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  Palm Beach County Bar Bulletin

October 2001

Reach Out and Depose Someone

By Bard Rockenbach
Chairman, Technology Committee

My review of useful services recently brought me to I-DEP®. Actually, I was told about the service by one of my partners who had just completed a long and grueling deposition junket from hither, to yon, and back again. We all seem to share the same loathing for business travel these days. The airlines have made traveling a painful process, and it is always hard to be away from the family. So I-DEP seemed like a good idea.

The first thing I learned is something that I have long suspected. In Florida, we shorten the word deposition to "depo" while the rest of the country shortens it to "dep." I have no idea why this is, but I'm sure that it's related to the election problems last year. We can blame everything on the election debacle.

The second thing I learned is that there actually is a good alternative, albeit not perfect, to traveling to depositions out of town. I-DEP (800-498-4337) is a service that allows you to attend a deposition over the Internet and, with some caveats, it seems useful for the right situation. First, a brief explanation of how it works and what it does.

When a deposition is scheduled to be attended with I-DEP, the court reporter receives a field kit, which is a briefcase containing a Sony VAIO laptop computer, a small camera, and a miniature microphone. The camera is about the size of a deck of cards and the microphone is the standard lapel type. The court reporter must be a certified I-DEP reporter, and certification requires only a small amount of training. The important thing is for the reporter to be a certified real-time court reporter, which they must be in order to be certified by I-DEP. For those of you who have not used real-time, it is a direct computer connection from the court reporter's computer to your computer, which shows you the deposition transcript in Summation or similar software at the same time as the testimony is given. The laptop computer is then set up with the camera and the microphone and logged onto the service over the Internet. The camera broadcasts the deponent's testimony at about 15 frames per second with audio. Unfortunately, the video and audio features run about eight to 10 seconds behind the actual testimony, so it is likely that you will want to get the audio by speaker telephone. In order to broadcast, the computer must be connected to at least a DSL connection.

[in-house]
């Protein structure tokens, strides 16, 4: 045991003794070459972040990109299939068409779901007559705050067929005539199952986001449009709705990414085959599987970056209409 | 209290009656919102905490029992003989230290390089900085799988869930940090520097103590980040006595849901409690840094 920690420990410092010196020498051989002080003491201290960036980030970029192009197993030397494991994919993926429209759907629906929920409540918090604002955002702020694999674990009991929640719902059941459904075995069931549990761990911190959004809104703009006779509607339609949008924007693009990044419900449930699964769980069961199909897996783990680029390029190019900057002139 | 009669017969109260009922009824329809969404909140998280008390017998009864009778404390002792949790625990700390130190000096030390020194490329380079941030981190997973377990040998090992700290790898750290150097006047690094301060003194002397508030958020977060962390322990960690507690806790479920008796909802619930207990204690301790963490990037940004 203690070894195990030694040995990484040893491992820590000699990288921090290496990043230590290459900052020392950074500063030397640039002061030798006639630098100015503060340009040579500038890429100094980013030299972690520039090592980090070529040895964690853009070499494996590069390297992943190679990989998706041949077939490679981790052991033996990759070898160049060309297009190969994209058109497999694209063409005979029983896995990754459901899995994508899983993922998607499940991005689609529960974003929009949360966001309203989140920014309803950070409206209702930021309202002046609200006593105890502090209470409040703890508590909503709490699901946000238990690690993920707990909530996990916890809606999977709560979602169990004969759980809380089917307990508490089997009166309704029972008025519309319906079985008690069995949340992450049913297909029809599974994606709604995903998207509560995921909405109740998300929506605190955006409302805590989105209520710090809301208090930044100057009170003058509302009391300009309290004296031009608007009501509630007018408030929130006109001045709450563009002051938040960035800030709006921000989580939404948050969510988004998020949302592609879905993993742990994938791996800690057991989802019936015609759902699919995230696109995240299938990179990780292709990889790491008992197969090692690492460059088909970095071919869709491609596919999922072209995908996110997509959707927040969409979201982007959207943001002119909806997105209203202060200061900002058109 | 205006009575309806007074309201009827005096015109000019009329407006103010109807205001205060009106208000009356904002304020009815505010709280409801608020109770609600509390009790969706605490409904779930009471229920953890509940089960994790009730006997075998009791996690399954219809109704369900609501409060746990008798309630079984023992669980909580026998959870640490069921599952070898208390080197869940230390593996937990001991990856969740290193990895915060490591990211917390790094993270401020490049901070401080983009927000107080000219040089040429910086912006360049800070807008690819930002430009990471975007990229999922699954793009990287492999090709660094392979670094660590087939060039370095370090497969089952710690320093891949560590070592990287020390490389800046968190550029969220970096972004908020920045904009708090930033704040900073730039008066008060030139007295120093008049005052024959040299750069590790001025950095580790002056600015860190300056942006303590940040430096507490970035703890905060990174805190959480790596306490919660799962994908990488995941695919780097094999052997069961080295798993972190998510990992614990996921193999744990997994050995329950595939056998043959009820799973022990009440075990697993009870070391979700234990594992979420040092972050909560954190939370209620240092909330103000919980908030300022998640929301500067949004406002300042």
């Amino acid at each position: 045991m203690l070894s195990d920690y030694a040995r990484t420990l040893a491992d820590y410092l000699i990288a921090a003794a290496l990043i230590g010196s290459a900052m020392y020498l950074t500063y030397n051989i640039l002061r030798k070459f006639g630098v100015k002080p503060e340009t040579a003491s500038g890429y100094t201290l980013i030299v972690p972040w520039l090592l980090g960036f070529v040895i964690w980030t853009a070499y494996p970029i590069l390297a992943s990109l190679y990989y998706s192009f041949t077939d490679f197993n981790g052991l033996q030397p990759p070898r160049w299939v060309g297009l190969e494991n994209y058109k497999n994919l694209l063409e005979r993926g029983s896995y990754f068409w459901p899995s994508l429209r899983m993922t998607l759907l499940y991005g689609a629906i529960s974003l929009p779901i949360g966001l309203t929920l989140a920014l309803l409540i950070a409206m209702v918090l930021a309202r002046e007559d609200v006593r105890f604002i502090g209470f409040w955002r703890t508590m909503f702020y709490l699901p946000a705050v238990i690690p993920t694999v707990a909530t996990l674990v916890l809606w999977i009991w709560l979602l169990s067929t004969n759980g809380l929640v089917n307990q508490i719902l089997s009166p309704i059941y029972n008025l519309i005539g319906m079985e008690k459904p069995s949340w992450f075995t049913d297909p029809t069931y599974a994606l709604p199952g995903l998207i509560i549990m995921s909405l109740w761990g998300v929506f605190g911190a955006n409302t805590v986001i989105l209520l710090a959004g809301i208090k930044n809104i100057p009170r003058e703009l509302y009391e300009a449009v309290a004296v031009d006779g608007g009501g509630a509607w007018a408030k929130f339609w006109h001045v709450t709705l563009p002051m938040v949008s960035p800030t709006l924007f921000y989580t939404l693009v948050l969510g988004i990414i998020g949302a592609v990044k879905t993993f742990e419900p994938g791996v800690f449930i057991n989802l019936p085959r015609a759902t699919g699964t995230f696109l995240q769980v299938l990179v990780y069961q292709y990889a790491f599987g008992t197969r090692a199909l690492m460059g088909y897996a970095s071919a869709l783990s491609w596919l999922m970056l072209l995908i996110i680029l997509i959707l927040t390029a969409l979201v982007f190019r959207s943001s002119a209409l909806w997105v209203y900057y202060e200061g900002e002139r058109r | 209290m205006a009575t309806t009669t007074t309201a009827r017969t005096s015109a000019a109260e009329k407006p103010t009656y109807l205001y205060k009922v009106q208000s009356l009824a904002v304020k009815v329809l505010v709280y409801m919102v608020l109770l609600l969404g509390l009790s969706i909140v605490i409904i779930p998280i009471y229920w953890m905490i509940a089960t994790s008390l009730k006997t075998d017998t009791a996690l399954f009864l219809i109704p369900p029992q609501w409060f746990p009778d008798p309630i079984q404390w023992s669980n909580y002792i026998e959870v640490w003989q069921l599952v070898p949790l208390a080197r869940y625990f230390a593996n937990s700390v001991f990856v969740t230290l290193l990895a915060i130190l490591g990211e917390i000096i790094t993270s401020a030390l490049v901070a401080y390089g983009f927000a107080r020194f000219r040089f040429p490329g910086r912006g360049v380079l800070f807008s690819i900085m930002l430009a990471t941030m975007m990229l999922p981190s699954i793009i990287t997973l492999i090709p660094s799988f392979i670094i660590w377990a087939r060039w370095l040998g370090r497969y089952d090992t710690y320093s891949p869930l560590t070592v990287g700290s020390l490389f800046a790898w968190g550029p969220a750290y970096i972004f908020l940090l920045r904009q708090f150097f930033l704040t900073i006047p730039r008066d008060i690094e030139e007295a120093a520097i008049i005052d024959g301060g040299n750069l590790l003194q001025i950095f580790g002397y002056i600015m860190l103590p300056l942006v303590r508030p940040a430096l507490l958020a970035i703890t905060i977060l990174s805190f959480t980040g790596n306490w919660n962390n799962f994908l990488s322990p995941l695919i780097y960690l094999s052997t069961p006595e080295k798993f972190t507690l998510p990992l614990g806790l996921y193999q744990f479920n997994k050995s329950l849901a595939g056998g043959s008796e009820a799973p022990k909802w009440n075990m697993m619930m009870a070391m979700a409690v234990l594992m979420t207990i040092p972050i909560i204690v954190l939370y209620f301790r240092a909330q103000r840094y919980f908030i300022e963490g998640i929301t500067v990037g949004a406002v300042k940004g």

On the receiving end, the person attending the deposition needs to be logged onto the I-DEP Internet Web site with a password and username. Only authorized attendees may receive the deposition. After logging on, the Web site presents four frames. The video of the deponent, a 2-inch by 3-inch Windows Media Player image, is in the upper left corner with the chat room directly below it. Each message sent is color-coded according to the person sending it to aid in identification. On the right side of the screen is the streaming real-time transcript of the deposition. There is also a feature to send cryptic objections over the system, but that seems to be of limited value.